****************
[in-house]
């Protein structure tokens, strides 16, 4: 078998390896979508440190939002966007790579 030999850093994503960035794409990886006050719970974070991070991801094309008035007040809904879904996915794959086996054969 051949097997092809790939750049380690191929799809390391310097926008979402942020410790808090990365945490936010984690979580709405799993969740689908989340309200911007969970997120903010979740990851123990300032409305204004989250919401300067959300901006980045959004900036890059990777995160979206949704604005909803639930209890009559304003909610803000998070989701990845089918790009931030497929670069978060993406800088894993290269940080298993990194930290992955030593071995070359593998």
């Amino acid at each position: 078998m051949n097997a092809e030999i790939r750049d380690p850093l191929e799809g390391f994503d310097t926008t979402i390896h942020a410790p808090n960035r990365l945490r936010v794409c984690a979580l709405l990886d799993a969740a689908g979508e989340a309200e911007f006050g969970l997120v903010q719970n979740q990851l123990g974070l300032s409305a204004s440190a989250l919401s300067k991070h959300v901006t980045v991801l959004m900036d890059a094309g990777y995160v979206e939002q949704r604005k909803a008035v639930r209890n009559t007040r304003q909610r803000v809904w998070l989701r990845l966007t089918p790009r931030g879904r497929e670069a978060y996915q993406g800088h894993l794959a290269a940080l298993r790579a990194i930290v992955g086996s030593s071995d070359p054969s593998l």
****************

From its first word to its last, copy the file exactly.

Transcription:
[in-house]
């Protein structure tokens, strides 16, 4: 078998390896979508440190939002966007790579 030999850093994503960035794409990886006050719970974070991070991801094309008035007040809904879904996915794959086996054969 051949097997092809790939750049380690191929799809390391310097926008979402942020410790808090990365945490936010984690979580709405799993969740689908989340309200911007969970997120903010979740990851123990300032409305204004989250919401300067959300901006980045959004900036890059990777995160979206949704604005909803639930209890009559304003909610803000998070989701990845089918790009931030497929670069978060993406800088894993290269940080298993990194930290992955030593071995070359593998």
């Amino acid at each position: 078998m051949n097997a092809e030999i790939r750049d380690p850093l191929e799809g390391f994503d310097t926008t979402i390896h942020a410790p808090n960035r990365l945490r936010v794409c984690a979580l709405l990886d799993a969740a689908g979508e989340a309200e911007f006050g969970l997120v903010q719970n979740q990851l123990g974070l300032s409305a204004s440190a989250l919401s300067k991070h959300v901006t980045v991801l959004m900036d890059a094309g990777y995160v979206e939002q949704r604005k909803a008035v639930r209890n009559t007040r304003q909610r803000v809904w998070l989701r990845l966007t089918p790009r931030g879904r497929e670069a978060y996915q993406g800088h894993l794959a290269a940080l298993r790579a990194i930290v992955g086996s030593s071995d070359p054969s593998l």